An Intro to The Art of Revision

I got asked recently on twitter for advice on how to begin revisions on the first draft of a novel. The topic is a bit much to address in chunks of 140 characters, here’s a blog post on it.

First off, I do have to give a disclaimer and say that I can only talk about MY process, which won’t apply to, or work for, everyone. Honestly, I’m still figuring it out myself. So if you read this and think, “Hm, that doesn’t sound like something I’d like to do at all,” that’s perfectly fine. But I do hope it helps, even a little!

Admission number 1: My first drafts are awful, awful things. They can’t even really be called first drafts. They have big gaping gaps in them where I’ve skipped over scenes I didn’t want to write, or didn’t know how to write (i.e. Character needs to run away from home? Why? Big fight with parents? Older sister in trouble? Both? No idea right now, so I’m just gonna skip the impetus scene and jump right into her hitch-hiking). They have characters whose personalities suddenly do a 180 as I figure out that my bad-boy rockstar is more of a sensitive, emo-poet. Hints as to possible plot threads (there IS a monster under her bed!) exist but then lead to nowhere as I decide said plot thread is going to get cut (no monsters in this book after all).

The rather pathetic thing about all this is that I DO outline. I DO brainstorm. I come up with whole character backstories and world-building documents…but have come to terms with the fact that nothing is set until I actually try it out in-story, on the page.

And even not then.

This, I think, is one of the most important parts of revising a first draft. You have to see it as malleable. A first draft is cloth. Revision is what makes it into a dress or a blouse or a nice trench coat.

During a first draft, you figure out What Is My Story About. Also importantly, you figure out What Is My Story NOT About. During my first revision, I go back through my first draft and figure out what stays, and what goes, and what order the things that stay are going to happen in.

This sort of questioning trickles down to the chapter-level. What needs to be in this chapter? What is essential? Which characters needed to be introduced now, and which could wait? Which conflicts needed to be hinted at now? Which settings needed to be explored?

If it’s not essential, it gets cut. (by “cut,” I don’t mean wiped off the face of the earth. I usually save each draft as a new file, so anything I cut in draft 2 still exists in my draft 1 file. You never know when it might be useful again). Basically, your first step is going back to this mass of words you have and figure out the bones of your story. Make sure everything adheres to these bones. Make sure everything is needed.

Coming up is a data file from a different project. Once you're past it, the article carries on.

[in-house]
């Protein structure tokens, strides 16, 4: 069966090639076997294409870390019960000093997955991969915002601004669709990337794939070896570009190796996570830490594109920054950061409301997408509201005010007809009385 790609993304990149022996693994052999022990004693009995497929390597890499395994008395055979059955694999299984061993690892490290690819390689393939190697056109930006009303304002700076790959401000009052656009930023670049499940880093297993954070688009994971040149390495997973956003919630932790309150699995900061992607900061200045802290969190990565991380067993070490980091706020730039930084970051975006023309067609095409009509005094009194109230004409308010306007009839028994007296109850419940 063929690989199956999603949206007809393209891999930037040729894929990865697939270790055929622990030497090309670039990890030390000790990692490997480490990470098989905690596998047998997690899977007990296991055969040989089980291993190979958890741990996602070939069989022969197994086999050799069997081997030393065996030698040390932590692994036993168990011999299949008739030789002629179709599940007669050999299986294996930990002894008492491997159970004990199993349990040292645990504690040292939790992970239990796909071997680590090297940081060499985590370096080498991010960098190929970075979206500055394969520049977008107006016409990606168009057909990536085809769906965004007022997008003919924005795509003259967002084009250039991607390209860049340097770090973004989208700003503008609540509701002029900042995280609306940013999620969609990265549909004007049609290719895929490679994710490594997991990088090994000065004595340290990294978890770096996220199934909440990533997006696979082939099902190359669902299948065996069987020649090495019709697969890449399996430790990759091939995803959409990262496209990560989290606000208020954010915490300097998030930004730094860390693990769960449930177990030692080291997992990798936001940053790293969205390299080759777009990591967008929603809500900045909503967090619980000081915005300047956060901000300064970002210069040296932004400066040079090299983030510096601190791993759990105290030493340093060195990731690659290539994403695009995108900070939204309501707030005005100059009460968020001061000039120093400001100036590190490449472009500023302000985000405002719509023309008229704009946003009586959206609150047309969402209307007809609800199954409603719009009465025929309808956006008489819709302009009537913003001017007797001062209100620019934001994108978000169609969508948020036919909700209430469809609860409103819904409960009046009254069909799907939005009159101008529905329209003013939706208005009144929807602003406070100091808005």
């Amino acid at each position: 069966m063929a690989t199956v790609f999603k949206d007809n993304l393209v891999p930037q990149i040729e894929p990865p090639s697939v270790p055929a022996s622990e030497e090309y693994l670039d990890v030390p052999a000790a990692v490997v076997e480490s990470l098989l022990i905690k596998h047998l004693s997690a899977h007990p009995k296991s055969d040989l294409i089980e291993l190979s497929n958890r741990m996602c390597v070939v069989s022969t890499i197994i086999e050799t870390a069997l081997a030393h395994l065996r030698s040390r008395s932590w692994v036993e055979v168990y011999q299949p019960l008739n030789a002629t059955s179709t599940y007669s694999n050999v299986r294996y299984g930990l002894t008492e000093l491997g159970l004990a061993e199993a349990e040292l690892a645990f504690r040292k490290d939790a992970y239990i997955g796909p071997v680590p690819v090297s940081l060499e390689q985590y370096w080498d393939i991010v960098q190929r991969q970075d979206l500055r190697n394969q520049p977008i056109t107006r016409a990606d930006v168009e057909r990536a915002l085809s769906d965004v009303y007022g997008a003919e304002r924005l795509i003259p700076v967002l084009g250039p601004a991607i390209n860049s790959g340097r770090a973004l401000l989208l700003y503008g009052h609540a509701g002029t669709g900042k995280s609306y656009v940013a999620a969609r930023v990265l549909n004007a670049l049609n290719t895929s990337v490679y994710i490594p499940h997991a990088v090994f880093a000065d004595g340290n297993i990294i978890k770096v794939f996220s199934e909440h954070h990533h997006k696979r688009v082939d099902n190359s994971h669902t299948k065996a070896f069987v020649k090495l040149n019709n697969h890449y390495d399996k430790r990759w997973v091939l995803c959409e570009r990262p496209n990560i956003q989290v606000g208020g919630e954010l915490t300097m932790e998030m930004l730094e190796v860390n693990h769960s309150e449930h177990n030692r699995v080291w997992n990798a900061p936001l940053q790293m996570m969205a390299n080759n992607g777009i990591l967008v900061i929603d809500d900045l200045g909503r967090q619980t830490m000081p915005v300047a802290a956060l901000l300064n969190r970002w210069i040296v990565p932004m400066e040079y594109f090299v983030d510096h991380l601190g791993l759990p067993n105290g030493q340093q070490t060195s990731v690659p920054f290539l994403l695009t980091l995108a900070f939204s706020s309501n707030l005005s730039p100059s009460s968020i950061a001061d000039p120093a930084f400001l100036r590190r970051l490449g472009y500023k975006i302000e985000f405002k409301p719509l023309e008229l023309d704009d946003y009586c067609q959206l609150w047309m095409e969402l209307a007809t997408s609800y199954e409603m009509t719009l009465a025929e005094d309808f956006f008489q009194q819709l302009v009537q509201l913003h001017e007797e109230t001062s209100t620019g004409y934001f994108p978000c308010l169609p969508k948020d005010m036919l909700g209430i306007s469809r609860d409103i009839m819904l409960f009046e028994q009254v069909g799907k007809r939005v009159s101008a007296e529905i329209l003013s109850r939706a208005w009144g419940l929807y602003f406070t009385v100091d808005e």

That’s the bare bones of revision. Next post, I’ll go more into the details 🙂

How do you approach revisions?

20 Responses to An Intro to The Art of Revision

  1. Marc Vun Kannon Jun 30 2014 at 10:46 am #

    “During a first draft, you figure out What Is My Story About.”
    I wish. For me the first draft is the only draft, no scenes can be skipped. I need the story logic of what has gone before in order to get to what comes next. If I come up with some brilliant idea in chapter 10 I have to go back right then and there to all the places I need to go to in the prior text, to add whatever elements I need to add to support that brilliant idea. So I revise as I go. Anything I do after I reach that final ‘The End’ is usually small, a word, maybe a line, to enhance whatever is there, but it’s not new plot-wise.
    But I never know what my story is about. I wish I did, it would make query-writing easier.

    • Kat Zhang
      Kat Zhang Jun 30 2014 at 1:42 pm #

      I’ve known other people who write the way you do, as well! I don’t think I’d ever finish anything if I wrote like that, but that’s one of the cool parts about writing—everyone does it differently 🙂

  2. Nita Jun 30 2014 at 11:54 am #

    Thank you for this! I have stories that never get written because I don’t have the entire thing pre-written in my head. I am so relieved to hear your process! I can do that! In fact, maybe I will go write a few things down today! 🙂

    • Kat Zhang
      Kat Zhang Jun 30 2014 at 1:45 pm #

      I hope you do! 🙂 I often let stories percolate inside my head for extended periods of time before taking a whole draft, but sometimes you just can’t pin down the particulars until you actually start working your way through the thing, you know?

  3. Heather Dunn Jun 30 2014 at 12:36 pm #

    As usual, Kat, your advice is useful, thoughtfully delivered, and something I wish I’d read months ago.